There’s plenty of the same hands-in-air vibe on Charles’ recently released solo album. But the 14 tracks on Who Is Lou?, Vol. 1 also show how much Charles has grown into his own voice. Throughout the album, his lyrics seamlessly move from quirky, nerdy references to Yoda, Batman, and video games to songs about making money, letting his family down, and occasionally to raunchy libidinal bravado. He’s also very much a creature of the times, with shout-outs to his own promotional hashtags and Instagram and Twitter accounts built into his songs.
Musically, the overall tone is darker, tenser, and more experimental than anything Midway’s ever done. All of the songs are built for modern attention spans –– the longest is less than three minutes.
On the opening track, “Lou, Where You Been?” a haunted-sounding glockenspiel, dripping with effects, carries the melody, while the low end bounces with the drama of a film score.
On the multi-rhythmic “Lou Magic,” Charles uses a staccato delivery and spits rhymes like a tommy gun over groovy East Coast-influenced break beats: “A young Harry Houdini / You rappers barely do see me / Been busy paying my dues / Rarely do I dream of Genie.”
The jazzy slow jam “Let Pops Down,” a song about disappointing his father, delivers one of the album’s most sincere moments: “Junior high, writin’ lyrics in my notebook / Then stashin’ them ’round the crib where mom and pops won’t look / Had to keep my dream of raps under wraps like turbans / Told pops I could be the one / He said, ‘That ain’t the purpose.’ ”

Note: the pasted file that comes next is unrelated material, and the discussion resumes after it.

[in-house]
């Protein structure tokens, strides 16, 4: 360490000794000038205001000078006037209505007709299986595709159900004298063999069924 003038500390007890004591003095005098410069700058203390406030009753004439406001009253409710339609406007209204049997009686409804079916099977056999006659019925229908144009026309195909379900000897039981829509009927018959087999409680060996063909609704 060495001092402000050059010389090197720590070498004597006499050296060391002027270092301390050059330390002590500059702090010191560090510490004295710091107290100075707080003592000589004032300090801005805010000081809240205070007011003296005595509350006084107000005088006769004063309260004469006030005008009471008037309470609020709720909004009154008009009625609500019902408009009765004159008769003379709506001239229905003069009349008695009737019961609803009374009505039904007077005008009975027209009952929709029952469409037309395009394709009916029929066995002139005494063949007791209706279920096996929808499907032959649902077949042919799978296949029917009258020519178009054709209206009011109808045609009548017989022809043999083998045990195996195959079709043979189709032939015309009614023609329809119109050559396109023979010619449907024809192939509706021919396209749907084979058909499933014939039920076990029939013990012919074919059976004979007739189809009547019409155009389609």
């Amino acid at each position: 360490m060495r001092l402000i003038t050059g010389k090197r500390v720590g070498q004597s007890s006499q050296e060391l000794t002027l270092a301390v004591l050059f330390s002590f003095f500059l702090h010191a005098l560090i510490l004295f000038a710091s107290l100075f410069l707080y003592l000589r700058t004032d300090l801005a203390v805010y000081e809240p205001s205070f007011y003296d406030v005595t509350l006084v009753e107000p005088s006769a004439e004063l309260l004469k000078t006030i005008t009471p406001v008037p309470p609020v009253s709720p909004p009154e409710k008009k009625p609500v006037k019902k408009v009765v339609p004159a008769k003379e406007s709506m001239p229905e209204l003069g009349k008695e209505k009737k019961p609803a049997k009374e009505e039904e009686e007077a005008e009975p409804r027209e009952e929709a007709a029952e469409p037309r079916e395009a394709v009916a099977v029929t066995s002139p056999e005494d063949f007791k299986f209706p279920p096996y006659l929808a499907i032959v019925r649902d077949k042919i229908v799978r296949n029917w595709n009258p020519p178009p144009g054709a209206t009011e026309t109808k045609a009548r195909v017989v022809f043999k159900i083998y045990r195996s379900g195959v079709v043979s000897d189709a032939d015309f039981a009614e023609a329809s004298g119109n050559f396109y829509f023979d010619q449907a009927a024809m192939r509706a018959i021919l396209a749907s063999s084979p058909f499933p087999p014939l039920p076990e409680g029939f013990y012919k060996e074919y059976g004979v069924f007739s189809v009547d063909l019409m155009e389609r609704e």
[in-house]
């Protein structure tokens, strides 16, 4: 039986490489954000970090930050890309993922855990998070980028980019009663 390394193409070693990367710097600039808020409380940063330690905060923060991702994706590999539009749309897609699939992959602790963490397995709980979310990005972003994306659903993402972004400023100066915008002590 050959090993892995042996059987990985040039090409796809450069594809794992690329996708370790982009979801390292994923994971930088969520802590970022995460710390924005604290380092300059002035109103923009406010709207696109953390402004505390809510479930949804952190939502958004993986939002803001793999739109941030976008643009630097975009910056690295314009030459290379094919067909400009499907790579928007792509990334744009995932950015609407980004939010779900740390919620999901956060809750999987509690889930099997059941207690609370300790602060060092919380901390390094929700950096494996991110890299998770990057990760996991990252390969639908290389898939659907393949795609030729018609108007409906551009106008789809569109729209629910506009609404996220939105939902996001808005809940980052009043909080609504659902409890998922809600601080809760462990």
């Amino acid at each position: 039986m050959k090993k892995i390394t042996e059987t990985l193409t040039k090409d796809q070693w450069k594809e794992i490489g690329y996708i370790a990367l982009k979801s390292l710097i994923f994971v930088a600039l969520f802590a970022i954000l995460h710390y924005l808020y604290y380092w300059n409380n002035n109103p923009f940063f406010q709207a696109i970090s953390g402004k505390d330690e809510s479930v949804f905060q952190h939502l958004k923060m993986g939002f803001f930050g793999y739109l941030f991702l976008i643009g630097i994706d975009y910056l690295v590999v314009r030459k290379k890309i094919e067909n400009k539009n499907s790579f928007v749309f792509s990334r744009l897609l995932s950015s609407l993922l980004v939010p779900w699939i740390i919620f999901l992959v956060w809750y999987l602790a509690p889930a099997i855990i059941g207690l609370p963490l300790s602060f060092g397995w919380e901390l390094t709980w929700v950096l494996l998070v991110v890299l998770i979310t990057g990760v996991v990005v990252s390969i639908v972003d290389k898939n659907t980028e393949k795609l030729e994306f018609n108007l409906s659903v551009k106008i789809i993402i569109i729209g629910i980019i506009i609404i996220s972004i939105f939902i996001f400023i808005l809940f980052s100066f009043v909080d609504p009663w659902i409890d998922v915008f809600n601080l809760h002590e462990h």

Lyrically, Charles doesn’t lack for ambition –– he references Black Star and Talib Kweli on the opening track –– and for the most part he delivers. If the album has a failing, it’s the tired rap tropes that are littered throughout, like those about making a ton of money and having a lot of sex –– “#DYDS” (Dick You Down Sunday) is downright sophomoric.
Who Is Lou?, Vol. 1, though, is full of Charles’ smarts and versatility. His rhymes are often clever verging on dizzying. He’s managed to distinguish himself from Midway without losing all of the things that make his band great. And that takes real skill. –– Eric Griffey
Not Half Bad’s Sorry Dudes
Not Half Bad is an interesting band because its entire discography seems to chronicle the life cycle of teenage punk aspirations and how they evolve or unravel once cynicism becomes the most effective way of dealing with the sucky realities of adulthood. Well, that and booze. NHB has always been a scrappy three-chord pop-punk band with anthemic, singalong hooks; jangly, melodic basslines; and journalistic lyrics, but even on older songs, ones preoccupied with the microcosmic drama of the local punk rock scene, the songwriting still puts you there on the porch. Or the kitchen or the van or wherever else the lyrics came from.
On its new EP Sorry Dudes, NHB’s best lines function like the captions on an editorial cartoon. In “Daybeers,” frontman Matt Scifres yells, “Everyone does the things they can to make it through the day! / Like the kid who’s doing lines in a gas station in Denton with the scratch-off that he bought!”
When that daily-grind detail is paired with self-reflective honesty, as on “Armchair Anarchism” and the heartbreaking closer, “You’re Alright. You Know That, Kid,” you want to root for these guys to keep going, no matter what lineup changes, jobs, or disillusionments come their way. –– Steve Steward